To good to be true? Nope. It works like a charm. No need to export anything from the protocol’s DLL. Remember, though, that you must make the member functions themselves exportable, and also that the class must be compiled as huge to get full-size vtable pointers and contents, even if you don’t actually export them in the DLL’s export table. They will still be called in a situation where DS!=SS and that sort of thing, even if you didn’t link to them or loaded their address in any obvious way. Small point: how do we get that pointer to the cNetProtocol-derived object in the first place? O.K., we confess, we do need a conventionally exported function for that. But only one. In our case, we called that function CreateProtocol(), demanded that it has no parameters, returns a pointer to cNetProtocol (but at runtime an object of a derived class), and that’s it. When we load a DLL for a network protocol, we GetProcAddress() its CreateProtocol() function, call it, and if it returns a nonzero value, we have our network protocol. By virtue of the protocol’s virtual destructor, we don’t even need any further assistance to get rid of it when we’re done. Finally, by placing a list of protocol descriptions, with the names of the corresponding DLLs, in the application’s .INI file, we can add and remove protocols at runtime.

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This article has covered rather a lot of ground in a short space. Still, I hope that it has shed some light on yet another distributed computing design, and perhaps also shown some useful patterns and implementation techniques for immediate application.

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[Coulouris et al. 1994] G. Coulouris, J. Dollimore, T. Kindberg: Distributed systems. Concepts and design, Second edition, Addison-Wesley 1994.

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Listing 1: Declarations of Publisher/Subscriber classes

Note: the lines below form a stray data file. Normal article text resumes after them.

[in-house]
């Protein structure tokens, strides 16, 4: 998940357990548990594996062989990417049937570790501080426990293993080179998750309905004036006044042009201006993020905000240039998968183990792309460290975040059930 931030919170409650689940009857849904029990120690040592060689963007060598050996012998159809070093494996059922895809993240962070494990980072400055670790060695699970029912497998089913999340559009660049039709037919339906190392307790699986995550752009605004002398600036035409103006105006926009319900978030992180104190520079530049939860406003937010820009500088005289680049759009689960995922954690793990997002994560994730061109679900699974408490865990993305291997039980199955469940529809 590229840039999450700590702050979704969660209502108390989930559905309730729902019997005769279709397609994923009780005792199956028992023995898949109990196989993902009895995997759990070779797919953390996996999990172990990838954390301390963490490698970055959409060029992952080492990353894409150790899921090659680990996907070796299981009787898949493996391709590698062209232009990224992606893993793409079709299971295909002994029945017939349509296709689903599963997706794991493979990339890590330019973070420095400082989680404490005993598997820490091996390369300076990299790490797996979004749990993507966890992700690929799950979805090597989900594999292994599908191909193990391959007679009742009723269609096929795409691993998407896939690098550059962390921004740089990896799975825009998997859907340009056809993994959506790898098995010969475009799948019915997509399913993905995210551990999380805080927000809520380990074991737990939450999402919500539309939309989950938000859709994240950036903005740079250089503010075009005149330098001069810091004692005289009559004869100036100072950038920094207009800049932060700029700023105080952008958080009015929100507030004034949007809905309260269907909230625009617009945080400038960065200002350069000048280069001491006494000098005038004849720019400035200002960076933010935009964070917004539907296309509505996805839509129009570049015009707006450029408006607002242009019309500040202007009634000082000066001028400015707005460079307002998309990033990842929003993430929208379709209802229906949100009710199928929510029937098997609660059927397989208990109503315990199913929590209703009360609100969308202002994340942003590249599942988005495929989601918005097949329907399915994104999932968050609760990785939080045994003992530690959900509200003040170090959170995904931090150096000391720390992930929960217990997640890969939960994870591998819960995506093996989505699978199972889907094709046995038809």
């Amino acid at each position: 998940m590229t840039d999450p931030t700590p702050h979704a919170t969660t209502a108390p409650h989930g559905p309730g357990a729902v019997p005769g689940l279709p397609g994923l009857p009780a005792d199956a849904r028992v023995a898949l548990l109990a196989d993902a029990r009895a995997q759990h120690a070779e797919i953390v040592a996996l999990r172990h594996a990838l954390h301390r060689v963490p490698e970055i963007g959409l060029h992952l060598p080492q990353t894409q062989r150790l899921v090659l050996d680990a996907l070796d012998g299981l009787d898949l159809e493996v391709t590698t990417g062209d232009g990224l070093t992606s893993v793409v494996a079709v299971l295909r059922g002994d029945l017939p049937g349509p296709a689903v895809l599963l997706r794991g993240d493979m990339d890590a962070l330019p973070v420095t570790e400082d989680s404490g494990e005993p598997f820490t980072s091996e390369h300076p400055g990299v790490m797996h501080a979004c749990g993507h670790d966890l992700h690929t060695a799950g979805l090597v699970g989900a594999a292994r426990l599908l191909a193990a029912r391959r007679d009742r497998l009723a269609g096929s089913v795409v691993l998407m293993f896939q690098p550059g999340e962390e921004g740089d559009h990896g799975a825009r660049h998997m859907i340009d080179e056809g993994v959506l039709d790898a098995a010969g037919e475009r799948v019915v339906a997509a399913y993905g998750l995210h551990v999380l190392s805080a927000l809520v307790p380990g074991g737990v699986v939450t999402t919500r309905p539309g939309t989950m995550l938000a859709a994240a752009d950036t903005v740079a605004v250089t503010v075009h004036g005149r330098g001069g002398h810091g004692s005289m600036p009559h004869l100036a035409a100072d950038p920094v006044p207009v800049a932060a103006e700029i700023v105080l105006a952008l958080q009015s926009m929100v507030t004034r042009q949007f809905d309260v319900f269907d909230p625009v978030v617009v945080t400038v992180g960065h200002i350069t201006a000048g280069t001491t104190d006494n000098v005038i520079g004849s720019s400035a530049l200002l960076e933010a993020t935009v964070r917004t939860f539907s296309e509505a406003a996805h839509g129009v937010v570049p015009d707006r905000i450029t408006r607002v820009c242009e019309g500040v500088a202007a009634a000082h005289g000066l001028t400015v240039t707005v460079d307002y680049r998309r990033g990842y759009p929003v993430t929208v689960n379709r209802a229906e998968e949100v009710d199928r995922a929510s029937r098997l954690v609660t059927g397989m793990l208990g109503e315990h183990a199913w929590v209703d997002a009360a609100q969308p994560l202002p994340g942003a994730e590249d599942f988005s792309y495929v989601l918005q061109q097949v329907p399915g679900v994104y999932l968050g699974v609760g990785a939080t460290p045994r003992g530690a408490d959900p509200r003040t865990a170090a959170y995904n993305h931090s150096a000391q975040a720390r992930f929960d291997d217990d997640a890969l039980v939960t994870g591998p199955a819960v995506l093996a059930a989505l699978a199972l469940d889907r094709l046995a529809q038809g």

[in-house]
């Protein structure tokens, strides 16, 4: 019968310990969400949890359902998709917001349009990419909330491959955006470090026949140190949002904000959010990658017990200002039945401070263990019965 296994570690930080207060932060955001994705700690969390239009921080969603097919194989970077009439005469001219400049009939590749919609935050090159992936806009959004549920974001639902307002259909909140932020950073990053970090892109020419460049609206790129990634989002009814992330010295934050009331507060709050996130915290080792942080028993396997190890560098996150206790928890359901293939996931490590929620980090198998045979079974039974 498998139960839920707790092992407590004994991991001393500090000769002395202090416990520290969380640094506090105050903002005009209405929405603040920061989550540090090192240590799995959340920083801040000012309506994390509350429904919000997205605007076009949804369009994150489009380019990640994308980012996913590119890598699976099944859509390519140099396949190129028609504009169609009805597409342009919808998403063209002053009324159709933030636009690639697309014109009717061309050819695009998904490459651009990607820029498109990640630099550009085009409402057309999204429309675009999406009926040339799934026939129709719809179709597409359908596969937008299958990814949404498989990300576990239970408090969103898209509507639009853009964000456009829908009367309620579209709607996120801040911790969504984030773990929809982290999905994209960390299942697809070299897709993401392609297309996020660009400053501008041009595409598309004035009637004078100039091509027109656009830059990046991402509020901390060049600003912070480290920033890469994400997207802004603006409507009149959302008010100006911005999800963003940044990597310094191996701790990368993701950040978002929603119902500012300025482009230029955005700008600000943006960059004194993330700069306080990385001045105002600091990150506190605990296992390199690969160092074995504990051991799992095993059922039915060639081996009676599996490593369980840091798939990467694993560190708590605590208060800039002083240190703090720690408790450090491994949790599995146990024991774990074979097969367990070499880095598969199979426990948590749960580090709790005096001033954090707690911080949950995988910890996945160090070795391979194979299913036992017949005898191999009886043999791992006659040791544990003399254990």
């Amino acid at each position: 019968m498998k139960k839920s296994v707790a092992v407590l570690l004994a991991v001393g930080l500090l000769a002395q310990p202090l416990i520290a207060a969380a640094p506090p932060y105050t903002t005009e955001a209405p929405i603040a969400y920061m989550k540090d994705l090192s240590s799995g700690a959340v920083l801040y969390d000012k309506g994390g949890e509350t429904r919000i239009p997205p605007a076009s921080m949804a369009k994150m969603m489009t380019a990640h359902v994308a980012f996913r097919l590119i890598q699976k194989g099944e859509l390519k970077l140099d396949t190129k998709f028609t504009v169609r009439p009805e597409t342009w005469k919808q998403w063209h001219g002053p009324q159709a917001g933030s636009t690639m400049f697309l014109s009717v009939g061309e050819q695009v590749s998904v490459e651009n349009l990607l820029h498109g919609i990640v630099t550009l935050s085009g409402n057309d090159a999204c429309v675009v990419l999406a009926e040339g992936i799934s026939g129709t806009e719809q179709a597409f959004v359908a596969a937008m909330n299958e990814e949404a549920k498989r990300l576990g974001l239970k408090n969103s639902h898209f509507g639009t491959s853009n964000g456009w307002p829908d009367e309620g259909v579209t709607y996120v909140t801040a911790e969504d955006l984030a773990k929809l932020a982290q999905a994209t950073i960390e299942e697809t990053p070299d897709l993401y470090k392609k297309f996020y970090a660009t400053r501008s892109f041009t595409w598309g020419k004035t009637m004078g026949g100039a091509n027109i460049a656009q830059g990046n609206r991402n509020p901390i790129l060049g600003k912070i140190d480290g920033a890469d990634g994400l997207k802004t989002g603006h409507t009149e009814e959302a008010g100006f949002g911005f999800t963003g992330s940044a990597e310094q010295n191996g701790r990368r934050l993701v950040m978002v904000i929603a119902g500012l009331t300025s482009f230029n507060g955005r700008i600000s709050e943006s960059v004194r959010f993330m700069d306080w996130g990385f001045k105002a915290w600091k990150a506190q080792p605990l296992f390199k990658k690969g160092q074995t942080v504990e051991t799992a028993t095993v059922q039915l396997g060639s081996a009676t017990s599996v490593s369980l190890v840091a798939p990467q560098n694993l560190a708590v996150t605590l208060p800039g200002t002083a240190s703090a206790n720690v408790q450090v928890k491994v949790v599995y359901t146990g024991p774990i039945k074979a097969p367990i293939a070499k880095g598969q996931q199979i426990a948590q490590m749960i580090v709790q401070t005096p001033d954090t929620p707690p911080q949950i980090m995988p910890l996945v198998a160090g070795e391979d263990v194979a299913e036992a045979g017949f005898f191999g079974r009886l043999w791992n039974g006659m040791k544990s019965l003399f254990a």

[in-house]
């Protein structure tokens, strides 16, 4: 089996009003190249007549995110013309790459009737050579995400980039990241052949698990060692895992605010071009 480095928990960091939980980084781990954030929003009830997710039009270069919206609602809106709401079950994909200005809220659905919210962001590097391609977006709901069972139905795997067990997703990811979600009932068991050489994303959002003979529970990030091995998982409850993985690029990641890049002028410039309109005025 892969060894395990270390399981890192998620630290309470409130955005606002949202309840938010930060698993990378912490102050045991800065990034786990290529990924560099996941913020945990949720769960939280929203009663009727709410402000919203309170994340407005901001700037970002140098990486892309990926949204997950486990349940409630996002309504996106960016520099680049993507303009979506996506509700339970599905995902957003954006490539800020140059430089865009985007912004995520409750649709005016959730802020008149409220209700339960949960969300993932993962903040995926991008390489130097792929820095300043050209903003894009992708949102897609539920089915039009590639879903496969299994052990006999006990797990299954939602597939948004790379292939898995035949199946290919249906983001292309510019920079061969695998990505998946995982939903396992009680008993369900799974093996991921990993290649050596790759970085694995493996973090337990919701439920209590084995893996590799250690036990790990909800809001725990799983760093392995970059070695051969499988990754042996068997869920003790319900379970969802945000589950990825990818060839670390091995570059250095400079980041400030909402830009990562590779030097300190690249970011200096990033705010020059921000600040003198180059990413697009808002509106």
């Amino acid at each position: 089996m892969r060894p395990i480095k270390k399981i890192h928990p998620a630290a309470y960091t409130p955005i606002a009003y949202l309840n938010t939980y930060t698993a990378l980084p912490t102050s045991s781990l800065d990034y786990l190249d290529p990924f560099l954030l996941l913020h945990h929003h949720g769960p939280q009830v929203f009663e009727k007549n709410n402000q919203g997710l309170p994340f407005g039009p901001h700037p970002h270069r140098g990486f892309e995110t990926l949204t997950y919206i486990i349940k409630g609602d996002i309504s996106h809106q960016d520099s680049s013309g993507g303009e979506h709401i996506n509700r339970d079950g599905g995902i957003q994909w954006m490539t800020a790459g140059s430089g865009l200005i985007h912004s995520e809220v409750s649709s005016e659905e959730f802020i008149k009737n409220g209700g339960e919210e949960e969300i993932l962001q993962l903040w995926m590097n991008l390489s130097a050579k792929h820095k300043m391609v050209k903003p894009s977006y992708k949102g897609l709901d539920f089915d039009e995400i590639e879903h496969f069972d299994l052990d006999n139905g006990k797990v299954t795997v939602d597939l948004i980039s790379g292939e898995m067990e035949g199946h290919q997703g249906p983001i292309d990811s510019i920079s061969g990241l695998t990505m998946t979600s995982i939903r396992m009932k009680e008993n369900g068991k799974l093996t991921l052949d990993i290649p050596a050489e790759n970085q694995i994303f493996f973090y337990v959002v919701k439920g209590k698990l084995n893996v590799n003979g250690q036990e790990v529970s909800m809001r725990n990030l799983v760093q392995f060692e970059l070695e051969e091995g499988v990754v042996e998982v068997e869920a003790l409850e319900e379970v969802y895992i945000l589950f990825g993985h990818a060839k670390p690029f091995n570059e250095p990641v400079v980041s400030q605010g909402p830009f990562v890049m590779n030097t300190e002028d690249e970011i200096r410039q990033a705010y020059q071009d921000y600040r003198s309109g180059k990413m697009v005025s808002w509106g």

// Assume declarations of the following classes:
class cPort;       // Network port abstraction
class cNetAddress; // Generic network address
class cDatagram;   // Datagram message

// Abstract base class for Publisher & Subscriber
class cActor {
    // Public virtual destructor; anyone can delete an Actor.
    virtual ~cActor();

    // Functions to obtain network information
    uint16 ChannelNo() const;
    void NetAddress(cNetAddress &adr) const;

    // Functions to interrogate & change connection state
    void DisconnectPort();
    bool IsConnected() const;
    virtual void Shutdown()=0;
    virtual bool IsPublisher() const=0;

    // Constructor for use by derived classes

    // Access to the port object for derived classes
    cPort & Port();

    // Functions relating to datagram management
    cDatagram * AcquireDatagram();
    void ReleaseDatagram(cDatagram *);
    virtual void IgnoreMessage(cDatagram *);
    virtual void UnknownMessage(cDatagram *);

    // Implementation of message dispatcher
    bool DispatchMessage(cDatagram *);

    // Default message table

    // Actors own ports for their network communications.
    cPort mPort;

// Publisher class
class cPublisher: public cActor {

    // Functions to manage the publication channel
    void BroadcastChannelDown();
    virtual void Shutdown();

    // Implementations of other cActor functions
    virtual bool IsPublisher() const { return true; }

    // Signature of the publisher
    uint16 Signature() const;

// Subscriber class
class cSubscriber: public cActor {

    // Functions that set the server address of the client.
    const cNetAddress &PublisherNode() const;
    void SetPublisherNode(const cNetAddress &);

    // Implementations of other cActor functions
    virtual bool IsPublisher() const { return false; }
    virtual void Shutdown();

    // Default message responders
    void OnChannelDown(cDatagram *);
    virtual void ChannelDownAction() {}

    // Subscriber message table

    // We keep the node address of our publisher
    cNetAddress mPublisherNode;